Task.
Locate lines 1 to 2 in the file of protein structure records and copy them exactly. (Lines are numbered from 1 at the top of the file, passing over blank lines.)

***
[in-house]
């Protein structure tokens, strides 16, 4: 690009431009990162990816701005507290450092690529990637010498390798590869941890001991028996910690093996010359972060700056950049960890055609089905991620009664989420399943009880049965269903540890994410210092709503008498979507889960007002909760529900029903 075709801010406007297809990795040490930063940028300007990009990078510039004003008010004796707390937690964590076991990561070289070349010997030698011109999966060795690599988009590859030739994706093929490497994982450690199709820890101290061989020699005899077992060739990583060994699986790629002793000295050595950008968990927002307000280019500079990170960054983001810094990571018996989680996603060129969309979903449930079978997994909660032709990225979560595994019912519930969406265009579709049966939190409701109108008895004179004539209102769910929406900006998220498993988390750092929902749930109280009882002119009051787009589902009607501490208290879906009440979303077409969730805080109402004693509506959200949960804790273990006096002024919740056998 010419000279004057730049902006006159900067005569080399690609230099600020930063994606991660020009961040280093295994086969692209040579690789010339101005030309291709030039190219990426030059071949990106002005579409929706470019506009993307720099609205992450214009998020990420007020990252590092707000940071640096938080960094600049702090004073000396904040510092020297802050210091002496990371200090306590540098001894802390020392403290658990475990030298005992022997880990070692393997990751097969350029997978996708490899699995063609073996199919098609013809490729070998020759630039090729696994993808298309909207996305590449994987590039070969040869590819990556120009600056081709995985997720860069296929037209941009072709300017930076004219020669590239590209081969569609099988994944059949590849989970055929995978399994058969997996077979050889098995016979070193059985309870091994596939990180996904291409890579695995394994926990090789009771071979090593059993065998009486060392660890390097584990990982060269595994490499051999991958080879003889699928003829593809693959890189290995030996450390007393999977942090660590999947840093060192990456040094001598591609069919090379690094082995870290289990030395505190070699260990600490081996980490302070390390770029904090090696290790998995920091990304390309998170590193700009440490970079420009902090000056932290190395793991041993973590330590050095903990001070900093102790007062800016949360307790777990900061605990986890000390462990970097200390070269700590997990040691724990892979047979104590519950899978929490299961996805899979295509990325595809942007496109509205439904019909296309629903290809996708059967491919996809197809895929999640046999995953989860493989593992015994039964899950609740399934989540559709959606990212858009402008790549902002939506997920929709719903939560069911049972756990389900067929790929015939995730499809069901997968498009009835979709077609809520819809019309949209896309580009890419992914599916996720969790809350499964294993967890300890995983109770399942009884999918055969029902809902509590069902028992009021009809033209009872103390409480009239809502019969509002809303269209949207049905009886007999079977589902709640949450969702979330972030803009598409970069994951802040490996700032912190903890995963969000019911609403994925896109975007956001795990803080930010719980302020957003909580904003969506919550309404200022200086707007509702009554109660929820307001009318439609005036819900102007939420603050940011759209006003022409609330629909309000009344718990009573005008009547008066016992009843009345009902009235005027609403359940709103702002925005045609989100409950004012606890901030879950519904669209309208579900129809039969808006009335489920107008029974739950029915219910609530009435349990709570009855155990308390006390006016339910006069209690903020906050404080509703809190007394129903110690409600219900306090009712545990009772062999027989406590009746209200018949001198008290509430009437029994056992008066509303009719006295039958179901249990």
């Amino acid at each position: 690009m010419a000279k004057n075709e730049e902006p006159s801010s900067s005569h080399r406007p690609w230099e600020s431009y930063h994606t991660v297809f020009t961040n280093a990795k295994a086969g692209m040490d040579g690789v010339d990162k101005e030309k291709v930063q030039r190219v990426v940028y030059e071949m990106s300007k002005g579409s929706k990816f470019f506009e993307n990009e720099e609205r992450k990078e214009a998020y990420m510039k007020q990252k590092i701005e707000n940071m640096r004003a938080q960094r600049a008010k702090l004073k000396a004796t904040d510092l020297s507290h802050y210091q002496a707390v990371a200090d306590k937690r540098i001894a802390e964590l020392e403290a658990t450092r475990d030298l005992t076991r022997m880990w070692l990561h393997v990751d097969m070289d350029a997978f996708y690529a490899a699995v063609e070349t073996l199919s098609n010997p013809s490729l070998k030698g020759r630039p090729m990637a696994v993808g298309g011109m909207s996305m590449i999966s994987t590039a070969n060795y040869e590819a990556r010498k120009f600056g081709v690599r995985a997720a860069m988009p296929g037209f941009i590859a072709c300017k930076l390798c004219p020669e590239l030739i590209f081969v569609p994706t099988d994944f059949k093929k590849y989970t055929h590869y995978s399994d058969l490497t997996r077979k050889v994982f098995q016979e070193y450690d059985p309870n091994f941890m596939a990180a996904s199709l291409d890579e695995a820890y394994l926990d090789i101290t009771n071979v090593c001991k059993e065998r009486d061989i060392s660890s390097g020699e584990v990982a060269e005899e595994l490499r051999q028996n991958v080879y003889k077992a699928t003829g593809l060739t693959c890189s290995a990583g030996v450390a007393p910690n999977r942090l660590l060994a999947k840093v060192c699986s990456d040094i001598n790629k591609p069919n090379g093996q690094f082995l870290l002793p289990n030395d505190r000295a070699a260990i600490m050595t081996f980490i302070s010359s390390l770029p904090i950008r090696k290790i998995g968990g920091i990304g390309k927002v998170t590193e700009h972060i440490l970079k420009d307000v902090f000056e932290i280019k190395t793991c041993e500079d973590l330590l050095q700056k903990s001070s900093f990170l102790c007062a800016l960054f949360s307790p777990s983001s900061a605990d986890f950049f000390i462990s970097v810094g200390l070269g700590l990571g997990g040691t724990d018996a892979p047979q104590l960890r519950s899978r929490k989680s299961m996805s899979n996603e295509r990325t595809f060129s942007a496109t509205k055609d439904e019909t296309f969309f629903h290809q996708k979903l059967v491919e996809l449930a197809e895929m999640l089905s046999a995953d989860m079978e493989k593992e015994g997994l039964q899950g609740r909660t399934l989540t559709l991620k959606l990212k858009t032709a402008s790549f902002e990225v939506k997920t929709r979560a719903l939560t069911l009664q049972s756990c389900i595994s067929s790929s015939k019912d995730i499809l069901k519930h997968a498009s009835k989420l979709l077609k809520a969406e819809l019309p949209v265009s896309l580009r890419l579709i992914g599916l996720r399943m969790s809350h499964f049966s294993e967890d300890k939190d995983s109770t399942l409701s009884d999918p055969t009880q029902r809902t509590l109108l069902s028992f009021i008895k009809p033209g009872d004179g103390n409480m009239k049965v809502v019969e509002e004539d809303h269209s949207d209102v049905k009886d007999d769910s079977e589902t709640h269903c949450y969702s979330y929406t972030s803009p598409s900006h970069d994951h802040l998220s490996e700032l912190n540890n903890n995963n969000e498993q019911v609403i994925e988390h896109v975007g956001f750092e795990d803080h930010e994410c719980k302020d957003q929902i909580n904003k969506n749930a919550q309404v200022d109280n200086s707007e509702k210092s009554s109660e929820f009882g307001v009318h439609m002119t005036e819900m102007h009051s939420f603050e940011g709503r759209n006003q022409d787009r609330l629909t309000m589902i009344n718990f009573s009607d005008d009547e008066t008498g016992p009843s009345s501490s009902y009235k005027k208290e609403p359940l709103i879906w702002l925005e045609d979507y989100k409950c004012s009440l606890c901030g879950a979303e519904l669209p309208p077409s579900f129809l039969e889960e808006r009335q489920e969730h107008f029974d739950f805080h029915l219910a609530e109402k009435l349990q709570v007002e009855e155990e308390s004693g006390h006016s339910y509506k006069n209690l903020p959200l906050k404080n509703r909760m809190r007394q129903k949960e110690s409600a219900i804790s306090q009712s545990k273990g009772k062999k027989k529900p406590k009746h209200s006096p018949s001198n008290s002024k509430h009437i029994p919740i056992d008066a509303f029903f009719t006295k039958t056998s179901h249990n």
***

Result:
[in-house]
């Protein structure tokens, strides 16, 4: 690009431009990162990816701005507290450092690529990637010498390798590869941890001991028996910690093996010359972060700056950049960890055609089905991620009664989420399943009880049965269903540890994410210092709503008498979507889960007002909760529900029903 075709801010406007297809990795040490930063940028300007990009990078510039004003008010004796707390937690964590076991990561070289070349010997030698011109999966060795690599988009590859030739994706093929490497994982450690199709820890101290061989020699005899077992060739990583060994699986790629002793000295050595950008968990927002307000280019500079990170960054983001810094990571018996989680996603060129969309979903449930079978997994909660032709990225979560595994019912519930969406265009579709049966939190409701109108008895004179004539209102769910929406900006998220498993988390750092929902749930109280009882002119009051787009589902009607501490208290879906009440979303077409969730805080109402004693509506959200949960804790273990006096002024919740056998 010419000279004057730049902006006159900067005569080399690609230099600020930063994606991660020009961040280093295994086969692209040579690789010339101005030309291709030039190219990426030059071949990106002005579409929706470019506009993307720099609205992450214009998020990420007020990252590092707000940071640096938080960094600049702090004073000396904040510092020297802050210091002496990371200090306590540098001894802390020392403290658990475990030298005992022997880990070692393997990751097969350029997978996708490899699995063609073996199919098609013809490729070998020759630039090729696994993808298309909207996305590449994987590039070969040869590819990556120009600056081709995985997720860069296929037209941009072709300017930076004219020669590239590209081969569609099988994944059949590849989970055929995978399994058969997996077979050889098995016979070193059985309870091994596939990180996904291409890579695995394994926990090789009771071979090593059993065998009486060392660890390097584990990982060269595994490499051999991958080879003889699928003829593809693959890189290995030996450390007393999977942090660590999947840093060192990456040094001598591609069919090379690094082995870290289990030395505190070699260990600490081996980490302070390390770029904090090696290790998995920091990304390309998170590193700009440490970079420009902090000056932290190395793991041993973590330590050095903990001070900093102790007062800016949360307790777990900061605990986890000390462990970097200390070269700590997990040691724990892979047979104590519950899978929490299961996805899979295509990325595809942007496109509205439904019909296309629903290809996708059967491919996809197809895929999640046999995953989860493989593992015994039964899950609740399934989540559709959606990212858009402008790549902002939506997920929709719903939560069911049972756990389900067929790929015939995730499809069901997968498009009835979709077609809520819809019309949209896309580009890419992914599916996720969790809350499964294993967890300890995983109770399942009884999918055969029902809902509590069902028992009021009809033209009872103390409480009239809502019969509002809303269209949207049905009886007999079977589902709640949450969702979330972030803009598409970069994951802040490996700032912190903890995963969000019911609403994925896109975007956001795990803080930010719980302020957003909580904003969506919550309404200022200086707007509702009554109660929820307001009318439609005036819900102007939420603050940011759209006003022409609330629909309000009344718990009573005008009547008066016992009843009345009902009235005027609403359940709103702002925005045609989100409950004012606890901030879950519904669209309208579900129809039969808006009335489920107008029974739950029915219910609530009435349990709570009855155990308390006390006016339910006069209690903020906050404080509703809190007394129903110690409600219900306090009712545990009772062999027989406590009746209200018949001198008290509430009437029994056992008066509303009719006295039958179901249990």